Previously on Midlife Crisis Crossover:
Every year from 1999 to 2015 my wife Anne and I took a road trip to a different part of the United States and visited attractions, wonders, and events we didn’t have back home in Indianapolis. With my son’s senior year in college imminent and next summer likely to be one of major upheaval for him (Lord willing), the summer of 2016 seemed like a good time to get the old trio back together again for one last family vacation before he heads off into adulthood and forgets we’re still here. In honor of one of our all-time favorite vacations to date, we scheduled our long-awaited return to New York City…
We saw our first battleship on our 2008 road trip to Virginia Beach, which included a side stop in Norfolk to tour the USS Wisconsin. That story hasn’t yet been represented here on Midlife Crisis Crossover, but the short version is that it was huge, our veteran tour guide was a nice gentleman, the day was sweltering, and we hardly got to see inside. Our 2015 road trip through Alabama to New Orleans allowed for a digression in Mobile, home of the USS Alabama, which allowed us access to more areas of the ship while offering zero protection from the South’s summer heat. Frankly I have no idea how our soldiers can stand to serve on these things without roasting to medium well within minutes, but God bless ’em all for being better, sturdier people than me.
When most folks think of New York City, “battleship” isn’t usually among the first 500 words that come to mind. For us that changed when we learned the eastern shore of the Hudson River is the home of the USS Intrepid, docked on the western border of Hell’s Kitchen, several blocks from our hotel. It was convenient, it was showy, and it had a few special exhibits that dovetailed with our geek interests. So that’s why it was our first attraction on the morning of Day Four, and why this entry was nearly titled “Battleship III”.
But first, breakfast for my son. Anne and I had already eaten, but my son had slept in as usual and rejected our choices. The quest was frustrating at first — the fried-food court that saved us the other day was in the opposite direction from the Hudson, and we found nary an establishment open for breakfast along our westward walk. Thankfully we found a lone hot dog vendor open for business hours before lunchtime, cart stocked with Nathan’s a-plenty. The morning was saved thanks to a noble, entrepreneurial immigrant with no use for America’s stifling breakfast customs.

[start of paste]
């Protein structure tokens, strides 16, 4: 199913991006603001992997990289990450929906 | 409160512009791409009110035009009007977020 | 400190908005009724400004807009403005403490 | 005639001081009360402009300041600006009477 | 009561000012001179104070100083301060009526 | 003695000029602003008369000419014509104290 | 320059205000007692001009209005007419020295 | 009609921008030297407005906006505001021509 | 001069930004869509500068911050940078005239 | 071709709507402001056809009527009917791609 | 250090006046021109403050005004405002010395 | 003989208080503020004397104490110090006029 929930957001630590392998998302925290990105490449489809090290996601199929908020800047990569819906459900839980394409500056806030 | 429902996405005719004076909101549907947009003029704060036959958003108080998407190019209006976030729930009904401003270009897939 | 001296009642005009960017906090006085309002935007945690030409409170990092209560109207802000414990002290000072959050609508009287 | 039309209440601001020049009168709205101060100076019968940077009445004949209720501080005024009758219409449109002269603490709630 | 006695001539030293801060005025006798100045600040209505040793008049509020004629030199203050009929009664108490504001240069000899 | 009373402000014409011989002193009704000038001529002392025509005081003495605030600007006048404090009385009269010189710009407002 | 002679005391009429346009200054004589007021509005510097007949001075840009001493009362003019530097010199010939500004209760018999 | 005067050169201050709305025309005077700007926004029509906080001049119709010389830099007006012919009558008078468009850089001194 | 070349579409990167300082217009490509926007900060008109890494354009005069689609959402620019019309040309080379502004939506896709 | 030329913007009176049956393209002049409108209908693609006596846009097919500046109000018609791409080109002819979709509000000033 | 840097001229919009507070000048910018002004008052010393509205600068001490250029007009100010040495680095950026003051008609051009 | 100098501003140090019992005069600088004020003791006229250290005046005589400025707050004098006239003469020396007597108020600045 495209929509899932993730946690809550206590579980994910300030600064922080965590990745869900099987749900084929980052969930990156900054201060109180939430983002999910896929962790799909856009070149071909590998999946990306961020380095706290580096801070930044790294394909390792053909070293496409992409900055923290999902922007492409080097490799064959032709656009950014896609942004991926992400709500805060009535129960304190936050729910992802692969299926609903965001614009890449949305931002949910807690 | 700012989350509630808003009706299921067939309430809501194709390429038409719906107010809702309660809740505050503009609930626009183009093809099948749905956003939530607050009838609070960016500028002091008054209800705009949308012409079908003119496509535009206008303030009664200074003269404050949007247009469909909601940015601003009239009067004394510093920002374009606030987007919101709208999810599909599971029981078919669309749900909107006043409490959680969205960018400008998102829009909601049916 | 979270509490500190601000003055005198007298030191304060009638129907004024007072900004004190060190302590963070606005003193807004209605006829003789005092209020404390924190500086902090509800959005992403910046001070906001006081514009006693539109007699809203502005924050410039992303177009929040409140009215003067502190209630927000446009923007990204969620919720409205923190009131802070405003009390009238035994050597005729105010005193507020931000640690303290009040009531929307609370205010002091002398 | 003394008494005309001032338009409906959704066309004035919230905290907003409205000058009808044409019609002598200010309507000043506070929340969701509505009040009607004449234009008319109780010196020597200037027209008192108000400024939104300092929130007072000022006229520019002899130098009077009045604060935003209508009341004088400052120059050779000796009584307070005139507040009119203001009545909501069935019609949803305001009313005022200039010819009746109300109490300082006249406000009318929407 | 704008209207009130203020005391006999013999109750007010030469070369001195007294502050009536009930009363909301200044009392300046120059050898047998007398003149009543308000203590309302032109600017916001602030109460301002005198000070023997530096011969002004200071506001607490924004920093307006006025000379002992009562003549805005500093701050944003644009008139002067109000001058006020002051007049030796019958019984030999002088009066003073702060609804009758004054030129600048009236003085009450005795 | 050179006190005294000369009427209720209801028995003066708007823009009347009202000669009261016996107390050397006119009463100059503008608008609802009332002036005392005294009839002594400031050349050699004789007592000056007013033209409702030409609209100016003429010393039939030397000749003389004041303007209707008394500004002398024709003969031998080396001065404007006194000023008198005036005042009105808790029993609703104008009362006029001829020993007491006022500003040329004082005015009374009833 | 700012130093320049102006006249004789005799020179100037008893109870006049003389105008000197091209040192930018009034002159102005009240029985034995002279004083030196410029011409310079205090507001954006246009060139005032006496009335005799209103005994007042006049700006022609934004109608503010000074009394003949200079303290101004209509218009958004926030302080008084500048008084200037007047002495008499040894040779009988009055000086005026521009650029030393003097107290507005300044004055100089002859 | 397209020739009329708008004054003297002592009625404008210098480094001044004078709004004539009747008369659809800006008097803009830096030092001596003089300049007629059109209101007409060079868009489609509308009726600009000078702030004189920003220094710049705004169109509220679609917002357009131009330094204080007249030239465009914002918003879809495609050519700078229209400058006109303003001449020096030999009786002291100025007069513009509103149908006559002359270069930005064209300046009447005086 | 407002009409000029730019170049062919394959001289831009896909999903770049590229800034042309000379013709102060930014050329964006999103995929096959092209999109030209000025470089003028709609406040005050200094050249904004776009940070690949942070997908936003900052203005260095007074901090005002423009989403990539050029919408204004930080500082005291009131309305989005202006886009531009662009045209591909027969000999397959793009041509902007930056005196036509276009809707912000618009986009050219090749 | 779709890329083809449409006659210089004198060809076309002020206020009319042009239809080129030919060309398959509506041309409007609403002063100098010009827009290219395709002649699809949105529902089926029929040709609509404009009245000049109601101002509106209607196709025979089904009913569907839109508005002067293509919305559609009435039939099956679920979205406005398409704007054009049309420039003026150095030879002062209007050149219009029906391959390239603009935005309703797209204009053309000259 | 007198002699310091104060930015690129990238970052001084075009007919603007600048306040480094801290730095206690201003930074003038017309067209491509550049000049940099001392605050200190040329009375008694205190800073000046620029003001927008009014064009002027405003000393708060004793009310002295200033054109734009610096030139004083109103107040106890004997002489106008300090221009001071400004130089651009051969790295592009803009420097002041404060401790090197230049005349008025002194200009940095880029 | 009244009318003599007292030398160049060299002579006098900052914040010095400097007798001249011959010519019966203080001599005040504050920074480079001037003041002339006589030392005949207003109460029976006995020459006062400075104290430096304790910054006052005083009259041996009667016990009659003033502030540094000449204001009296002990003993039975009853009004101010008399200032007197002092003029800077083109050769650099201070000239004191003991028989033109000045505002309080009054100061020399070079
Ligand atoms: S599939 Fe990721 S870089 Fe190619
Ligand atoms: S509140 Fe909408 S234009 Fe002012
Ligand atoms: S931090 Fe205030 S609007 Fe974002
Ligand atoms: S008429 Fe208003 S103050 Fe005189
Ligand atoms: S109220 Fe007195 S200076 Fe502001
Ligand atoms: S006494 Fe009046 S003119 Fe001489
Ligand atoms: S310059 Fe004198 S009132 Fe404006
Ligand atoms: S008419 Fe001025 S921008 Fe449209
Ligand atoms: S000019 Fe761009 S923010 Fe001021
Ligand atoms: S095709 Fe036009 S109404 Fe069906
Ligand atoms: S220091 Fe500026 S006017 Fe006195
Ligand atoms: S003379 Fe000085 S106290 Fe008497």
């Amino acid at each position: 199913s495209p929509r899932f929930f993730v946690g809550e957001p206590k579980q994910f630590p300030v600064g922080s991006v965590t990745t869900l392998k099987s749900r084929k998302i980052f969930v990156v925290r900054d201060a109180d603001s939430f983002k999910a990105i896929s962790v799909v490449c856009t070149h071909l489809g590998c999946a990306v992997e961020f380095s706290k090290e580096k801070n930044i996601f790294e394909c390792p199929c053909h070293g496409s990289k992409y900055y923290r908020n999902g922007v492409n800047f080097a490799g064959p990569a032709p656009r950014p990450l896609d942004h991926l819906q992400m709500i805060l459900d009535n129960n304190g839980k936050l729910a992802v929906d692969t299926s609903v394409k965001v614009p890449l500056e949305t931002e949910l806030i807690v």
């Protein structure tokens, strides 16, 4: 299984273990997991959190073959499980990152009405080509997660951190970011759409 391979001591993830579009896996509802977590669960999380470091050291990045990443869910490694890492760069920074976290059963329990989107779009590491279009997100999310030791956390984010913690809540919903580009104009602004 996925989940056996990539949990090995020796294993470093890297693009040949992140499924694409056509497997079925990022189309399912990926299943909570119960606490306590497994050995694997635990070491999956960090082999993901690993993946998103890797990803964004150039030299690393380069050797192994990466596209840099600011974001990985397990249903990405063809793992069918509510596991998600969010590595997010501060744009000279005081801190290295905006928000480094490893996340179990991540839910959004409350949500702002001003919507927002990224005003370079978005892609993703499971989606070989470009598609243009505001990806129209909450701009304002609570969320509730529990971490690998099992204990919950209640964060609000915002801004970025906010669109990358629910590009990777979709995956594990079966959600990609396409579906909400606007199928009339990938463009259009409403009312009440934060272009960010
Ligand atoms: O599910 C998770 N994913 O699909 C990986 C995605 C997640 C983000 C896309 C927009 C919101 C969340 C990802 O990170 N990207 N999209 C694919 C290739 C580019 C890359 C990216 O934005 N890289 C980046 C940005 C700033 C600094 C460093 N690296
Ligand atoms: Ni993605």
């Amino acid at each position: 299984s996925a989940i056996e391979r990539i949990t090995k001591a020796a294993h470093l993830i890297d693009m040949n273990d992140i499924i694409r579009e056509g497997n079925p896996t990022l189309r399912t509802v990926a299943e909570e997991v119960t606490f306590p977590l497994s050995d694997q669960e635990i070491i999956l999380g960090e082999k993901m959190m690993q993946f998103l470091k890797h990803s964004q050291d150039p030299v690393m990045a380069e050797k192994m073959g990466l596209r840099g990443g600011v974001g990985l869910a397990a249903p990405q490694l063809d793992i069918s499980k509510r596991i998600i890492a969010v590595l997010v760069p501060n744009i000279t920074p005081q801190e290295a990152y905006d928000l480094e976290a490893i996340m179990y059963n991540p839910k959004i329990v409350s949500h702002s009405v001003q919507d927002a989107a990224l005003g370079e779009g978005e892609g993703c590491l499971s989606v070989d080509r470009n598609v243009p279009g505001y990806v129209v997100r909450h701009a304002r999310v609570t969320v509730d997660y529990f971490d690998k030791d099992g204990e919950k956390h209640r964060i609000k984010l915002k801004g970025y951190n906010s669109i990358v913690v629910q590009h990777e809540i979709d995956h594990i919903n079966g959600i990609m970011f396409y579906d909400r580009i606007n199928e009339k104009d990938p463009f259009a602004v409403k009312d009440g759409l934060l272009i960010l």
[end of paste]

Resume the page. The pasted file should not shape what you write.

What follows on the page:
Some light data: this aircraft carrier’s wartime service extends from the 1943 Pacific theater till it was decommissioned in 1974 after its Vietnam tour of duty, with stops along the years to retrieve manned capsules from two different U.S. space missions. 872 feet long; weighing over 27,000 tons not counting contents; needed 2,600 sailors to staff it; four-inch-thick bulkheads, three decks, eight boilers, and sixty-two guns of varying calibers. Since 1982 it’s lived a second career as the Intrepid Sea, Air, and Space Museum.
About that banner on the front: the Starfleet Academy Experience was a new premium interactive simulation exhibit that had just opened the day before we arrived in Manhattan. We skipped that because we presumed the line would be long, we weren’t interested in the premium upcharge, and we guessed that it was meant more for younger visitors. We may have been wrong, but mostly it was the money reason. We needed the funds for a different sort of extravagance planned for the end of our day.
The Intrepid‘s upper deck could hold upwards of 90-100 aircraft while in service. The museum’s constructs and exhibits now take up quite a bit of that square footage, but a few design features remain in place.
Inside the hangar deck are your typical museum displays — artifacts, placards, history lessons, and so on. Aircraft stand both there and on the upper deck, along with a host of other relevant items.
The greatest exhibit in the hangar deck by our unanimous vote wasn’t a historical relic, a vintage aircraft, a lit-up display, or a weapon.
Behold the majesty of the Lego Intrepid.
Some light data: 22 feet long; 250,000 pieces; 550 pounds; better than any of the mismatched cars, dilapidated houses, and poorly conceived spacecraft we built from Lego when we were kids.
Lego Intrepid wasn’t our only reason for coming. We didn’t even know it was there. If you’re in the area sometime and planning a visit, it’s a great selling point for your small children and other Lego fans.
(Master planner Ed Diment has a vast Flickr account with more creations like this on display for us all to envy.)
To be continued!
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